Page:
Einstein Construction Company Ltd v Mota Engenharia E Construcao SA (Commercial Case No. 269 of 2015) [2016] MWCommC 505 (26 October 2016);
















Chibwe;         of Counsel for the plaintiff

Nyemba;       of Counsel for the defendant

Gwedeza;     Court Interpreter





The plaintiffs claim was for the sum of MK50 462 536-30 and interest at National Bank of Malawi lending rate. The claim was in relation to several agreements entered into between the parties relating to hiring of construction machinery from the plaintiff for the use of the defendant in various roads within Malawi. The parties registered a consent order in relation to a substantial part of the claim. They agreed to invoke the Court's powers under O. 7/11 of the High Court (Commercial Division) Rules 2007 that the remaining issues be disposed of on a point of law. These were (1) whether or not interest should be compounded? (2) At what rate should interest be payable? And (3) From what date should interest be calculated?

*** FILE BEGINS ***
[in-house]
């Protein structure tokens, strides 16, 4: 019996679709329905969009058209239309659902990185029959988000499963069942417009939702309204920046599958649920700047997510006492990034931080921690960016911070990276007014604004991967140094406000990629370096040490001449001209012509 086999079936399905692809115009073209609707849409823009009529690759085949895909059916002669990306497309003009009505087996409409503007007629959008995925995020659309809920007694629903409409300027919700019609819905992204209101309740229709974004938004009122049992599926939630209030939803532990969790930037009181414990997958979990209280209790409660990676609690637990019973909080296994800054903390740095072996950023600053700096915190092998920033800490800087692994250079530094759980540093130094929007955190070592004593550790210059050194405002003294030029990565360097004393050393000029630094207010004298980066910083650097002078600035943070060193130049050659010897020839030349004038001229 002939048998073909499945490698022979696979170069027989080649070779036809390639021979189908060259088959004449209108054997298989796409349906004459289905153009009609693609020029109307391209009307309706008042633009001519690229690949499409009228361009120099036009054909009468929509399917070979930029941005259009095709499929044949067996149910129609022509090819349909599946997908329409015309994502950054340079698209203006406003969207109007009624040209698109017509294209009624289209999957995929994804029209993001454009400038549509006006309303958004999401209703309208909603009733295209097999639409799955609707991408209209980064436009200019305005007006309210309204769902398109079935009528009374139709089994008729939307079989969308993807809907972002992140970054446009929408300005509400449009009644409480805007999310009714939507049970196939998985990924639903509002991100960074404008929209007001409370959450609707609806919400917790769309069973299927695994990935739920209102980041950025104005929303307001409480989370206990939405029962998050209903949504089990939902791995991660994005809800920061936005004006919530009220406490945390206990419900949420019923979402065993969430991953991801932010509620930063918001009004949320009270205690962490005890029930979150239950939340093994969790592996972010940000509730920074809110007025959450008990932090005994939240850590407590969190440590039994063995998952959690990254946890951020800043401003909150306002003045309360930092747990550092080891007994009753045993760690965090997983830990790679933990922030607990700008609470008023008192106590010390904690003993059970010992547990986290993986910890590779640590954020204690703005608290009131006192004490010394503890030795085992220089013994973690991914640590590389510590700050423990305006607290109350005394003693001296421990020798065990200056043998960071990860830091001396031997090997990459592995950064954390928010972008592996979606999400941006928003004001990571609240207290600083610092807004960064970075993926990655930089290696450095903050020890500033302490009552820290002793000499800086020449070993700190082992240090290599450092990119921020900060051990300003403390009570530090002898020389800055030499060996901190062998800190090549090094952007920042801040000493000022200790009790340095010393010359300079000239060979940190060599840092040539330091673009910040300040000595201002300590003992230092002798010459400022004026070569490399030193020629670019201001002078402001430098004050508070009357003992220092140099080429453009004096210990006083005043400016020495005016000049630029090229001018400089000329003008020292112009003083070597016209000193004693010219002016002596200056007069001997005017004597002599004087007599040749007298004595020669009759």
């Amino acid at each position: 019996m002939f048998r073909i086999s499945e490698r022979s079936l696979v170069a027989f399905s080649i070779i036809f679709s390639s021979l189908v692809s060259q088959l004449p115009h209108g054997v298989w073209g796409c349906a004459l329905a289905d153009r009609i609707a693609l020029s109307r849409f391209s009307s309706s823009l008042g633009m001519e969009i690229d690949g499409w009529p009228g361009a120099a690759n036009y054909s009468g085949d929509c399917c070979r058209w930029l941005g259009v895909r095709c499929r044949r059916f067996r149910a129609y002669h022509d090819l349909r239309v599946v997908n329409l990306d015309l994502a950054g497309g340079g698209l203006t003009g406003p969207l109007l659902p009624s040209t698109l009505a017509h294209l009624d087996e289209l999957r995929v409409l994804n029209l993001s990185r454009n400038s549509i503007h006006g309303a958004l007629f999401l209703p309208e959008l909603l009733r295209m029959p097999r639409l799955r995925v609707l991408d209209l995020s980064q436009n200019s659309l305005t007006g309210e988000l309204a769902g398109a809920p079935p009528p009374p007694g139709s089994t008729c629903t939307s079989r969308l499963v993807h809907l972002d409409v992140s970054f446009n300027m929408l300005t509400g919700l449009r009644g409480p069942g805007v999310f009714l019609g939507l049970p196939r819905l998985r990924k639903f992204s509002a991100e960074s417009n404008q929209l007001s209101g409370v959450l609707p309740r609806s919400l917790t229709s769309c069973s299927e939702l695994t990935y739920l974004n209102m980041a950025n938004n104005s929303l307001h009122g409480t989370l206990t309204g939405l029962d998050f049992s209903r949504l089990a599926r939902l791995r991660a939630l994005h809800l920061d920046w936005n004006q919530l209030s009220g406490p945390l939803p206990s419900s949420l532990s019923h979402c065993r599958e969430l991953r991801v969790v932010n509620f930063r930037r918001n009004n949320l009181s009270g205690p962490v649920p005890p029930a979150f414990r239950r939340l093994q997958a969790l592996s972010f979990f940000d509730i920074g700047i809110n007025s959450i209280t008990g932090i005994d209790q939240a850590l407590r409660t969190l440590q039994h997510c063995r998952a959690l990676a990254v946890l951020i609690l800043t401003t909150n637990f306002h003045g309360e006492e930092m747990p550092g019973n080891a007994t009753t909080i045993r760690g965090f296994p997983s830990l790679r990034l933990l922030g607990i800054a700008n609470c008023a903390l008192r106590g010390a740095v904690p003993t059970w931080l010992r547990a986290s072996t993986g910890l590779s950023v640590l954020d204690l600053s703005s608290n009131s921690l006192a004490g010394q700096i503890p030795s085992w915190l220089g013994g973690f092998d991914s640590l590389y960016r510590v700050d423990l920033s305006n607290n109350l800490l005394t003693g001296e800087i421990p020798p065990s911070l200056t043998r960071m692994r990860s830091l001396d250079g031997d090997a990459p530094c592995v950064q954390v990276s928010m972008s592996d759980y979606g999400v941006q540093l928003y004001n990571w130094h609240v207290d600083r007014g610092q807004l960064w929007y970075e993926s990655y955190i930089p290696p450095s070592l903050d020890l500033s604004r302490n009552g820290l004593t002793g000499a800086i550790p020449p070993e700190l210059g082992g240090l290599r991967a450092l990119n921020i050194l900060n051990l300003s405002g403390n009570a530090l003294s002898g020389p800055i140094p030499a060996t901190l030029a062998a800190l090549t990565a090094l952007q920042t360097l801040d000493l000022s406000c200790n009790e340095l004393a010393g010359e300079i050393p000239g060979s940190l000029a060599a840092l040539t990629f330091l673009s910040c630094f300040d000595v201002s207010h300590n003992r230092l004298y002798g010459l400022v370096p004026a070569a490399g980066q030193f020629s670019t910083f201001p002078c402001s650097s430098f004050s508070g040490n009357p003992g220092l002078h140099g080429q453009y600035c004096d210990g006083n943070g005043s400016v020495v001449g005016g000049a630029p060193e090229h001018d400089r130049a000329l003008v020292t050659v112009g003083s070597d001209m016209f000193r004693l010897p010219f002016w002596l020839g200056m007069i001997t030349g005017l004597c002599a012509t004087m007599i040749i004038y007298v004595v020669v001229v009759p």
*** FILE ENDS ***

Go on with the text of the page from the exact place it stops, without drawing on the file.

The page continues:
The Court considered the application in light of 0. 7/11 of the High Court (Commercial Division) Rules 2007 which provides that: "The Court may upon the application of a party or of its own motion determine any question of law or construction of any document arising in any cause or matter at any stage of the proceedings where it appears to the Court that (a) such question is suitable for determination without a full trial of the action; and (b) such determination will finally determine (subject only to any possible appeal) the entire cause or matter or any claim or issue therein. Sub rule 3 provides that the Court shall not determine any question under this rule unless the parties have either (a) had an opportunity of being heard on the question or (b) consented to an order of judgment on such determination". This Court is satisfied that this is a proper matter for summary disposal on a point of law. The Court has the authority to make a determination on the questions pursuant to the consent of the parties that the Court may proceed to do so. Below are the issues and their determinations: